Romney to skip Iowa’s Ames Straw Poll
With Jon Huntsman being a non-starter in the state, Newt Gingrich’s implosion and Mitt Romney announcing that he will skip the Ames Straw Poll in August, some are beginning to question Iowa’s importance in the quest for the Republican nomination in 2012, as noted by The New York Times:
For decades, Iowa has served as the official kickoff for the presidential campaign, providing the first real test for candidates hoping to win their way to the White House.
But there are signs that its influence on the nominating process could be ebbing and that the nature of the voters who tend to turn out for the Republican caucuses — a heavy concentration of evangelical Christians and ideological conservatives overlaid with parochial interests — is discouraging some candidates from competing there.
Mr. Romney’s decision, in particular, suggests that candidates who are viewed suspiciously by the state’s religious conservatives may stand little chance there. Mr. Romney, who was once a pro-choice governor and passed a health care plan that served as the inspiration for President Obama’s, has struggled in Iowa for years.
Some of the state’s Republicans had already been wringing their hands about the outsize influence of the state’s religious conservatives.
“If Iowa becomes some extraneous right-wing outpost, you have to question whether it is going to be a good place to vet your presidential candidates,” Doug Gross, a Republican activist from Iowa, told The New York Times this year.
Romney’s decision is completely understandable. After all, he spent over $1 million on Ames in 2007 and was burned. However, The Times does point out that Romney’s absence does provide an avenue for second-tier candidates to gain some momentum; perhaps even the opportunity to move up and considered a real contender and that it’s Tim Pawlenty’s best chance to really compete for the nomination:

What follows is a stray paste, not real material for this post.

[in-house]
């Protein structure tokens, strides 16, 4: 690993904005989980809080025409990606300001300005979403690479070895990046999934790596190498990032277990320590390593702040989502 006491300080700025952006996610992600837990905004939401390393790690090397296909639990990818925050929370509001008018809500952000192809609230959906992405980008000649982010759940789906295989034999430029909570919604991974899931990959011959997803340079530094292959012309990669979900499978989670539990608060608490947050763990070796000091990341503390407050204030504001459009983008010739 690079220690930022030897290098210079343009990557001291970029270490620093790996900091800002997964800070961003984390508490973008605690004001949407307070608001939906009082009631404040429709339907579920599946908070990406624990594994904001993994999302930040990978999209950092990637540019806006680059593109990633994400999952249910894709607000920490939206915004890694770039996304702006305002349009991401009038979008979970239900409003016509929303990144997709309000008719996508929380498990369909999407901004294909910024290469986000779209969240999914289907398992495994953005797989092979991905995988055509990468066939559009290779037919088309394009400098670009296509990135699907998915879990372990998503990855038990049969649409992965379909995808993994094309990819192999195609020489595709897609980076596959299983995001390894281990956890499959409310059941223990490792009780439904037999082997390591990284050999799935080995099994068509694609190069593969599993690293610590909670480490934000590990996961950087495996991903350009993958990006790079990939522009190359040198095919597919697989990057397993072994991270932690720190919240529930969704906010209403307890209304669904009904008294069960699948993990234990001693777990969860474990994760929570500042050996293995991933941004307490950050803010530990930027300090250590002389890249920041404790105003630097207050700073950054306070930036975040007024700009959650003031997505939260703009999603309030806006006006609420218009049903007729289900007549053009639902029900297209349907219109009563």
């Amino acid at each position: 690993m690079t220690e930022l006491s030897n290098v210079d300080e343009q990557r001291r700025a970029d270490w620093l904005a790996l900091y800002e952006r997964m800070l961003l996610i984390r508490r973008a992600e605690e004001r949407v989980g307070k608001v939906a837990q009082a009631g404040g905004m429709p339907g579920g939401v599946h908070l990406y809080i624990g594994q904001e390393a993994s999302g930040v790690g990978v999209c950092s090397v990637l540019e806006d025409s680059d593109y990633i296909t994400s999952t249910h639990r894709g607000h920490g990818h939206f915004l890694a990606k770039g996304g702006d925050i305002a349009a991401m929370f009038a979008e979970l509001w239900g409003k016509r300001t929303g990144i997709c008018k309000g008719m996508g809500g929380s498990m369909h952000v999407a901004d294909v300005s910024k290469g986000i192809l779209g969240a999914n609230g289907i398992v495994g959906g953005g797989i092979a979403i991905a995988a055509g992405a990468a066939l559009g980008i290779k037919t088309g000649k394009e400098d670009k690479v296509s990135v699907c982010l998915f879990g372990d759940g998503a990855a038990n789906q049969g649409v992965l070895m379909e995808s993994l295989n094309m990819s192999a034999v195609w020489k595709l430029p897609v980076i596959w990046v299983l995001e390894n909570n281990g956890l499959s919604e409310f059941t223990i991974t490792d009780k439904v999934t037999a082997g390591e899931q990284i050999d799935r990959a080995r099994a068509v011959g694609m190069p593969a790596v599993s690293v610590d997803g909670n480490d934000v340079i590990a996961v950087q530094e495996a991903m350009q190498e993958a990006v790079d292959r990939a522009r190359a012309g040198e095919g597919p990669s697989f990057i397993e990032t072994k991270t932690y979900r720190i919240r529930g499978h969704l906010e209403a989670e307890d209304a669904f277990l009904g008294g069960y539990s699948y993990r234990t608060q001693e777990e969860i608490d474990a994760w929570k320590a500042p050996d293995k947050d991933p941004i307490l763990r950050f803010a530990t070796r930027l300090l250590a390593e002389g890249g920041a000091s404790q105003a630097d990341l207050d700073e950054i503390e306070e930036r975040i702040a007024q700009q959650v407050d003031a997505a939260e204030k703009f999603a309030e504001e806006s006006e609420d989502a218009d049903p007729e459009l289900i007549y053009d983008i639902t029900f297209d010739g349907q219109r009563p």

[T]he Iowa caucuses now seem more likely to become an opportunity for one of the several lesser-known Republican candidates who are trying to cut through the campaign clutter and are counting on their appeal to the conservative Tea Party movement.
The Iowa Tea Party this week announced a three-week bus tour through the state that will feature appearances by several hopefuls, including Representative Michele Bachmann of Minnesota and Rick Santorum, the former senator from Pennsylvania. Mr. Gingrich was listed as a possible participant in a schedule distributed before the departure of his top aides on Thursday.
And Tim Pawlenty, the former governor of neighboring Minnesota, has made it clear that he is pinning his presidential hopes on winning the caucuses as a way to vault him to the front of the pack as the campaign heads into New Hampshire next year.
Over at The American Spectator, Jim Antle also notes the importance of Iowa for Pawlenty, where he’ll no doubt be spending a lot of time for the next two months:
Iowa may still have a significant role, especially if the field remains more or less where it is now. Iowa will be Tim Pawlenty’s best shot to establish himself as the main alternative to Romney. If he wins the caucuses — or performs very strongly despite his anti-ethanol subsidy stance — his path to the nomination begins to come together. If Pawlenty doesn’t catch fire and he finishes behind candidates like Herman Cain, Michele Bachmann, and Ron Paul, it is much harder to see how he moves into the top tier.
The latest poll out of Iowa shows Pawlenty gaining some ground in Iowa, but he is still behind Romney, Cain, Palin (assuming she runs), Gingrich (pre-implosion) and Bachmann. We’ll have more on Pawlenty a bit later.